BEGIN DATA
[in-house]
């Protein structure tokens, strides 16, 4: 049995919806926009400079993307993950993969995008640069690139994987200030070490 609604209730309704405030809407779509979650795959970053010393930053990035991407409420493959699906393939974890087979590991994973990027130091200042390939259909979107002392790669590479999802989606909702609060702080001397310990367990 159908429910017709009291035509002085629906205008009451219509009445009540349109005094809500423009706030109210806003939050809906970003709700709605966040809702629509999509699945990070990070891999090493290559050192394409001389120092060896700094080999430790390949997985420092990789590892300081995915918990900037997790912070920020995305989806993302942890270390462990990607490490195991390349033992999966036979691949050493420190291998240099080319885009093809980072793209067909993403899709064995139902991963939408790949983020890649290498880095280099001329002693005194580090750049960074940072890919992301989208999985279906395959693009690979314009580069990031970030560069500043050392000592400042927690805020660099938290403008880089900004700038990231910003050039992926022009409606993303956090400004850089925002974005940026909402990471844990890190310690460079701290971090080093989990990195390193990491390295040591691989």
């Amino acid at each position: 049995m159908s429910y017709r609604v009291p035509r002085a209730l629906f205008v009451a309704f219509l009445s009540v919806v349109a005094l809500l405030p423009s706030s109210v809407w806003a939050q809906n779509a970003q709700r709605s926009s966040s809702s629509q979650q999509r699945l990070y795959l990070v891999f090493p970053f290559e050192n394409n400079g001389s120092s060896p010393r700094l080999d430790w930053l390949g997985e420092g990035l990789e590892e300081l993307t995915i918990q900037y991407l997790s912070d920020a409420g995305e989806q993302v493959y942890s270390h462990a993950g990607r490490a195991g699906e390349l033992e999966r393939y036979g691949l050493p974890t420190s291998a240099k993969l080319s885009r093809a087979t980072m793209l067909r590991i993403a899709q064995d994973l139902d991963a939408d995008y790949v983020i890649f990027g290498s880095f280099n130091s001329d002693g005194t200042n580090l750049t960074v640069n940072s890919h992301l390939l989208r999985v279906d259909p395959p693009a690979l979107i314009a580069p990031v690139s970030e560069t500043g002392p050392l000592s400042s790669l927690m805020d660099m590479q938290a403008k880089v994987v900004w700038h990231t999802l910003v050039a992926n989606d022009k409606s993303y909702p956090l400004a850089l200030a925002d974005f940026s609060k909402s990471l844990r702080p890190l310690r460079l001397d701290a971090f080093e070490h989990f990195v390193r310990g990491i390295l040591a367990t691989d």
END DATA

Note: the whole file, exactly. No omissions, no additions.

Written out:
[in-house]
């Protein structure tokens, strides 16, 4: 049995919806926009400079993307993950993969995008640069690139994987200030070490 609604209730309704405030809407779509979650795959970053010393930053990035991407409420493959699906393939974890087979590991994973990027130091200042390939259909979107002392790669590479999802989606909702609060702080001397310990367990 159908429910017709009291035509002085629906205008009451219509009445009540349109005094809500423009706030109210806003939050809906970003709700709605966040809702629509999509699945990070990070891999090493290559050192394409001389120092060896700094080999430790390949997985420092990789590892300081995915918990900037997790912070920020995305989806993302942890270390462990990607490490195991390349033992999966036979691949050493420190291998240099080319885009093809980072793209067909993403899709064995139902991963939408790949983020890649290498880095280099001329002693005194580090750049960074940072890919992301989208999985279906395959693009690979314009580069990031970030560069500043050392000592400042927690805020660099938290403008880089900004700038990231910003050039992926022009409606993303956090400004850089925002974005940026909402990471844990890190310690460079701290971090080093989990990195390193990491390295040591691989």
């Amino acid at each position: 049995m159908s429910y017709r609604v009291p035509r002085a209730l629906f205008v009451a309704f219509l009445s009540v919806v349109a005094l809500l405030p423009s706030s109210v809407w806003a939050q809906n779509a970003q709700r709605s926009s966040s809702s629509q979650q999509r699945l990070y795959l990070v891999f090493p970053f290559e050192n394409n400079g001389s120092s060896p010393r700094l080999d430790w930053l390949g997985e420092g990035l990789e590892e300081l993307t995915i918990q900037y991407l997790s912070d920020a409420g995305e989806q993302v493959y942890s270390h462990a993950g990607r490490a195991g699906e390349l033992e999966r393939y036979g691949l050493p974890t420190s291998a240099k993969l080319s885009r093809a087979t980072m793209l067909r590991i993403a899709q064995d994973l139902d991963a939408d995008y790949v983020i890649f990027g290498s880095f280099n130091s001329d002693g005194t200042n580090l750049t960074v640069n940072s890919h992301l390939l989208r999985v279906d259909p395959p693009a690979l979107i314009a580069p990031v690139s970030e560069t500043g002392p050392l000592s400042s790669l927690m805020d660099m590479q938290a403008k880089v994987v900004w700038h990231t999802l910003v050039a992926n989606d022009k409606s993303y909702p956090l400004a850089l200030a925002d974005f940026s609060k909402s990471l844990r702080p890190l310690r460079l001397d701290a971090f080093e070490h989990f990195v390193r310990g990491i390295l040591a367990t691989d």